SanDisk works with Philips to allow us to use our phones for 'contactless payments'.
If its flash memory based then SanDisk has a hand in it. That’s no blanket statement either: You think MemorySticks are from Sony? Nope, Sony and SanDisk. What about microSD? SanDisk, MiniSD? SanDisk, SD? Matsushita, Toshiba and SanDisk, TrustedFlash? SanDisk, you get my point… anyway, another innovation from this ubiquitous company may now mean we start using memory cards for contactless payments. Here’s the skinny.
SanDisk is modifying its TrustedFlash cards in conjunction with Philips’ SmartMX chips so they can perform secure Near Field Communication-enabled (NFC) applications. In essence, this is short range wireless technology which will allow users to pay for train and bus journeys by simply waving their mobile device near a contactless reader in a mass transit turnstile, checkout counter or even drive through window. Think of a more flexible version of London Transport’s Oyster card and you won’t be going far wrong.
Now this is all well and good but I’m sure a fair portion of you are thinking “Getting my mobile stolen is bad enough without it effectively being my frickin’ credit card as well!” It’s a fair point and one that SanDisk is attempting to tackle in two ways. Firstly, the new technology is primarily being designed for small over the counter style purchases such as the aforementioned train and bus tickets, as well as sundries like cups of coffee, newspapers and sandwiches. Secondly, the cards can be remotely controlled over a network (much like handset applications are today) so that once a stolen phone is reported the card can be disabled.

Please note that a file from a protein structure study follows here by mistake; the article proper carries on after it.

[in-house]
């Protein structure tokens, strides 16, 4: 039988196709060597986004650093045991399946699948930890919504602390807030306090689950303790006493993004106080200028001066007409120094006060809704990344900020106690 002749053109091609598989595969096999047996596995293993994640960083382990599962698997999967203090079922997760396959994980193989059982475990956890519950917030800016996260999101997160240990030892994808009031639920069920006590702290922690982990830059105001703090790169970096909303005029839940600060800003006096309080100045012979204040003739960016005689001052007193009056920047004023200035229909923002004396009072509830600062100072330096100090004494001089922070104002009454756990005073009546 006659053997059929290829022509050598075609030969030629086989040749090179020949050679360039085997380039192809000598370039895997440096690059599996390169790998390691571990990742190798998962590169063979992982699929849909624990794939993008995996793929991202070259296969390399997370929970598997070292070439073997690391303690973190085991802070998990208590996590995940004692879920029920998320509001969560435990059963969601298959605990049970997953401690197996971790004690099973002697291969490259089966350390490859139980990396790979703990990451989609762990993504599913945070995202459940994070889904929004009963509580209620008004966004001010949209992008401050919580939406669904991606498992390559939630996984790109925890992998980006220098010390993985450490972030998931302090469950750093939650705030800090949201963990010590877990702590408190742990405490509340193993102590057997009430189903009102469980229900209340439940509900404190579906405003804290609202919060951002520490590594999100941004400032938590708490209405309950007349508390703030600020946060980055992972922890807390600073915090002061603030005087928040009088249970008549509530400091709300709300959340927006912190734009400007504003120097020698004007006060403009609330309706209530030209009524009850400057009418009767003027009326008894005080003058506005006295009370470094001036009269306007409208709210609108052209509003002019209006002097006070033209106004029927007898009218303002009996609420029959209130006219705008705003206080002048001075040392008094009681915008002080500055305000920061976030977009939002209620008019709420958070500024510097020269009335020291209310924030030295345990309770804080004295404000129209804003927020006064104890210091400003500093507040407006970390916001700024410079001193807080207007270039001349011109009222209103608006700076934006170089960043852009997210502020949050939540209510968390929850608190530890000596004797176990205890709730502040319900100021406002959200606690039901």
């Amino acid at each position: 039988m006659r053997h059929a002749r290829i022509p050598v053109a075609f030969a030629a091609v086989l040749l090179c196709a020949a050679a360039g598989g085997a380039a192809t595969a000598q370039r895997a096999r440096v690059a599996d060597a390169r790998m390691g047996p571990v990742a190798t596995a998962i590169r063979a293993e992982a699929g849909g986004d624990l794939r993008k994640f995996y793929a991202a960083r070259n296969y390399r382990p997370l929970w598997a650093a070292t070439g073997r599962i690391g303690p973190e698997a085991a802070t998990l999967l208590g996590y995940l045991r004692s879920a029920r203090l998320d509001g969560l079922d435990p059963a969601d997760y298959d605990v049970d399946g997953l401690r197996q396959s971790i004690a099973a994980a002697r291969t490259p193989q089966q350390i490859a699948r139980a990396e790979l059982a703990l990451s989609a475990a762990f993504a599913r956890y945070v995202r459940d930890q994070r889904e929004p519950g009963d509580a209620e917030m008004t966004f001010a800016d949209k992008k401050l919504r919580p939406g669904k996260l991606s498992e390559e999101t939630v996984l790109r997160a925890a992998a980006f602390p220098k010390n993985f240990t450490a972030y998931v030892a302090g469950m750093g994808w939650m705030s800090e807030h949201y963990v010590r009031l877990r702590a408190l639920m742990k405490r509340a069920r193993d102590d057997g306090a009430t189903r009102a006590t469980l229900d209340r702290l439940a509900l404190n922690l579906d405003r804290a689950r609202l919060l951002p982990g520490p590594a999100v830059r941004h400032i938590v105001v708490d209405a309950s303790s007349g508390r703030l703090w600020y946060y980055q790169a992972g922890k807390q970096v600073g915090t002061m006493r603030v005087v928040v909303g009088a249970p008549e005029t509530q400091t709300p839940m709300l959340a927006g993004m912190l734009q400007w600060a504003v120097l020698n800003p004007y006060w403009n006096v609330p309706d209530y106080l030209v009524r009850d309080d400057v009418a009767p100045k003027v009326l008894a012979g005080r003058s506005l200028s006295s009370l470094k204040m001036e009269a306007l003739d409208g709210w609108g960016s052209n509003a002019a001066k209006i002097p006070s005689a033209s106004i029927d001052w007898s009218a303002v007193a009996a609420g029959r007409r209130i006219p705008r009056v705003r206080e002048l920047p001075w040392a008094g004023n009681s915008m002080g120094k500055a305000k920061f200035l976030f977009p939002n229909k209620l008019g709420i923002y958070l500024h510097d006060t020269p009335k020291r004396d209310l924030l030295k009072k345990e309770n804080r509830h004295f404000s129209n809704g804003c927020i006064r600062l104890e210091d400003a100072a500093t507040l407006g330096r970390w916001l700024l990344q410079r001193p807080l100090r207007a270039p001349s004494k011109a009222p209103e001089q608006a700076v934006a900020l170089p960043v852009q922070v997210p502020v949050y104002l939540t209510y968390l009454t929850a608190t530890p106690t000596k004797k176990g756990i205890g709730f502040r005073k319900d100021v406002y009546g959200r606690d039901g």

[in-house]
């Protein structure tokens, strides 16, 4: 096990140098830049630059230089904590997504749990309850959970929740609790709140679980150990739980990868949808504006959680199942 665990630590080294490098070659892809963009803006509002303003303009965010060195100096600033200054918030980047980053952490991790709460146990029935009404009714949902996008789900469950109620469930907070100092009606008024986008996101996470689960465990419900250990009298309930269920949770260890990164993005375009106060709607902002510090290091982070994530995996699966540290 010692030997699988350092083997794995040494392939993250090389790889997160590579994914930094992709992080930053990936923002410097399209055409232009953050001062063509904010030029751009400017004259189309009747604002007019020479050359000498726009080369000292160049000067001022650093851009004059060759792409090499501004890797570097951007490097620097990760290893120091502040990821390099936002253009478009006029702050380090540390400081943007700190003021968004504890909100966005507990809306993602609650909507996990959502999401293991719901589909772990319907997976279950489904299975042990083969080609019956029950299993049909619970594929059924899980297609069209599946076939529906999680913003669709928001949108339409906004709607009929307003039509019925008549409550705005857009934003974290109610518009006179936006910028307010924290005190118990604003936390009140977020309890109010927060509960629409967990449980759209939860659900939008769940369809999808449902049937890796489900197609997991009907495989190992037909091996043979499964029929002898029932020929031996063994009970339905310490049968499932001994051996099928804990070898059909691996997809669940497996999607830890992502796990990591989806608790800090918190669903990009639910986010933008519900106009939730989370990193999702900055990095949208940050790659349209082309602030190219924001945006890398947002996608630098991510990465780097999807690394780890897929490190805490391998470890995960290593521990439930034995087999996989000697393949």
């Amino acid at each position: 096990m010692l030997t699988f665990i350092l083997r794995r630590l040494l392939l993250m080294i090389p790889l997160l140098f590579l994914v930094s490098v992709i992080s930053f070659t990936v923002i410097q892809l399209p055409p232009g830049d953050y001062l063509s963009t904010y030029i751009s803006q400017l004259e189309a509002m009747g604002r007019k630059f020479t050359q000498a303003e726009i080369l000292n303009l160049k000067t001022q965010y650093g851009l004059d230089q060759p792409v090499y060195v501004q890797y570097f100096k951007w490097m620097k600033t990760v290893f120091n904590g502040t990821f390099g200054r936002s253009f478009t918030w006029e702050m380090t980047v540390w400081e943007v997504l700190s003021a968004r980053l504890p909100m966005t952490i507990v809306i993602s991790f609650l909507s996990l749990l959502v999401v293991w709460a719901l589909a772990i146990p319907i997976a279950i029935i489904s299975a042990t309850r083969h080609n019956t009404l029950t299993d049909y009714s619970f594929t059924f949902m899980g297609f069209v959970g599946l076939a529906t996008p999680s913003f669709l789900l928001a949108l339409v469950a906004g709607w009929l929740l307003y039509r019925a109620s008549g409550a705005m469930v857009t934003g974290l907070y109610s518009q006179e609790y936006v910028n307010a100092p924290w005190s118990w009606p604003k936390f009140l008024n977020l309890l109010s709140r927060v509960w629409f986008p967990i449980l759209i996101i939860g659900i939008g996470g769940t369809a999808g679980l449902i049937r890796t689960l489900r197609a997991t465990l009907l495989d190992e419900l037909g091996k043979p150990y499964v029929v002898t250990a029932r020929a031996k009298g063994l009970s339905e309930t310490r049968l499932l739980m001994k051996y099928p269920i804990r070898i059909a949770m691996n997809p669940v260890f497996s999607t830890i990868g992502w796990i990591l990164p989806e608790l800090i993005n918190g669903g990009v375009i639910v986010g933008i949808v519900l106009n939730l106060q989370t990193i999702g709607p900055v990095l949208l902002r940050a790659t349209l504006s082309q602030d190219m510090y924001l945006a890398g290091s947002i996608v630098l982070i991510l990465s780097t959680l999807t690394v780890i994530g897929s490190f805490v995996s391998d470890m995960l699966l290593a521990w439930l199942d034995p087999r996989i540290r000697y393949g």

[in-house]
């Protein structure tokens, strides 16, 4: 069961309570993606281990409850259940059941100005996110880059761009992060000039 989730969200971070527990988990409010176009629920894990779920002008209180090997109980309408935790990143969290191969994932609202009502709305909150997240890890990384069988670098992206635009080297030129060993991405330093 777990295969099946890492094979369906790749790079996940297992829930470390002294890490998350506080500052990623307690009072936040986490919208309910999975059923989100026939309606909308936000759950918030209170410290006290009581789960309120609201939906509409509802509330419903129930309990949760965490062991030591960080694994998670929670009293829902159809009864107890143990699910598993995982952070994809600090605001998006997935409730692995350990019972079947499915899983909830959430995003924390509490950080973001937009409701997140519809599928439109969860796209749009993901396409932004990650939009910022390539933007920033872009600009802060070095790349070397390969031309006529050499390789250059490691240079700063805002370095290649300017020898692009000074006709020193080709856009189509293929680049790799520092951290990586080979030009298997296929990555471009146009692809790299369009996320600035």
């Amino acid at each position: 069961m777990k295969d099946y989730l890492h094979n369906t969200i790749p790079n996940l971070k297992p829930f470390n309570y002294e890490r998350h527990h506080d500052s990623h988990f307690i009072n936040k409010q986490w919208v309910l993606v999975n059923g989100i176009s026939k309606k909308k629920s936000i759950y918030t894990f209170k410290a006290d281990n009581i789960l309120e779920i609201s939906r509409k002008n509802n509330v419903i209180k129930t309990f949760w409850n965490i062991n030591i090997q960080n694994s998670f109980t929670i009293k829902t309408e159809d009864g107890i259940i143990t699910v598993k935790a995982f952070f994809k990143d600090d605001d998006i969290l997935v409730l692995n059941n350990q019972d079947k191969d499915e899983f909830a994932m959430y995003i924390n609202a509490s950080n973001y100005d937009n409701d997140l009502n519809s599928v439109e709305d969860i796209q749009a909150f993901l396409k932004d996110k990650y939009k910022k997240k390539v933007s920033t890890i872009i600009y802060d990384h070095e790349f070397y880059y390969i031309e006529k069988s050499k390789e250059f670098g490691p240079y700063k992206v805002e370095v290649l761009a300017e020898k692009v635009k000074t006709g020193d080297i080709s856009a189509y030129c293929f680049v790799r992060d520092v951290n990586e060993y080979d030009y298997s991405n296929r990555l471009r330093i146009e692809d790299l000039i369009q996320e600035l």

So far the technology is being deployed via SD and miniSD flash memory formats (no word yet on microSD) with adaptors being made for handsets not capable of NFC transmissions and pilot programmes are currently underway. Should all go well then 2007 will be a year that brings a new meaning to all those credit card references constantly used to describe the latest handsets.